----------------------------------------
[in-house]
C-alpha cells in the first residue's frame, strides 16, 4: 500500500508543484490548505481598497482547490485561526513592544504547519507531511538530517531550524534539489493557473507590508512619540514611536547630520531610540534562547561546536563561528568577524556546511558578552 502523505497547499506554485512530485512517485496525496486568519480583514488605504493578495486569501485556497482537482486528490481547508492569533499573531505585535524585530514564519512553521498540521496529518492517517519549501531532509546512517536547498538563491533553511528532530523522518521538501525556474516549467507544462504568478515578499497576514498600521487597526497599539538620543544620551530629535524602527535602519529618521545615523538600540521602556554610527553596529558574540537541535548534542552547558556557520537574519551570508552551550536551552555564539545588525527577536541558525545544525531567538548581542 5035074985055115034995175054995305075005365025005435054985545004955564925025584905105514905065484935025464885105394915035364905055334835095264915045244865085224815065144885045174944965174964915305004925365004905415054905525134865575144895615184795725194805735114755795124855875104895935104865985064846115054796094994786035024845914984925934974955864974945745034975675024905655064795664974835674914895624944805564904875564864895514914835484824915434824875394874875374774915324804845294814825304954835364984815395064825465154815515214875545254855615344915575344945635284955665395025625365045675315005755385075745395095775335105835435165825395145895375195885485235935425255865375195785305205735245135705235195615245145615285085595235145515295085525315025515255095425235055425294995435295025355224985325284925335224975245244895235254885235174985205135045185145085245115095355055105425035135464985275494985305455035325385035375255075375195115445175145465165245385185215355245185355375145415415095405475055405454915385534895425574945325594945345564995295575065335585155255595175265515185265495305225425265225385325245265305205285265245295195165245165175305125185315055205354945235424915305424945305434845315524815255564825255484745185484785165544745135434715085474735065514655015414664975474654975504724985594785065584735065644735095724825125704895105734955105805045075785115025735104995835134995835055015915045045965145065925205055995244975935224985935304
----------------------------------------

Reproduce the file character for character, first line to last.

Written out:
[in-house]
C-alpha cells in the first residue's frame, strides 16, 4: 500500500508543484490548505481598497482547490485561526513592544504547519507531511538530517531550524534539489493557473507590508512619540514611536547630520531610540534562547561546536563561528568577524556546511558578552 502523505497547499506554485512530485512517485496525496486568519480583514488605504493578495486569501485556497482537482486528490481547508492569533499573531505585535524585530514564519512553521498540521496529518492517517519549501531532509546512517536547498538563491533553511528532530523522518521538501525556474516549467507544462504568478515578499497576514498600521487597526497599539538620543544620551530629535524602527535602519529618521545615523538600540521602556554610527553596529558574540537541535548534542552547558556557520537574519551570508552551550536551552555564539545588525527577536541558525545544525531567538548581542 5035074985055115034995175054995305075005365025005435054985545004955564925025584905105514905065484935025464885105394915035364905055334835095264915045244865085224815065144885045174944965174964915305004925365004905415054905525134865575144895615184795725194805735114755795124855875104895935104865985064846115054796094994786035024845914984925934974955864974945745034975675024905655064795664974835674914895624944805564904875564864895514914835484824915434824875394874875374774915324804845294814825304954835364984815395064825465154815515214875545254855615344915575344945635284955665395025625365045675315005755385075745395095775335105835435165825395145895375195885485235935425255865375195785305205735245135705235195615245145615285085595235145515295085525315025515255095425235055425294995435295025355224985325284925335224975245244895235254885235174985205135045185145085245115095355055105425035135464985275494985305455035325385035375255075375195115445175145465165245385185215355245185355375145415415095405475055405454915385534895425574945325594945345564995295575065335585155255595175265515185265495305225425265225385325245265305205285265245295195165245165175305125185315055205354945235424915305424945305434845315524815255564825255484745185484785165544745135434715085474735065514655015414664975474654975504724985594785065584735065644735095724825125704895105734955105805045075785115025735104995835134995835055015915045045965145065925205055995244975935224985935304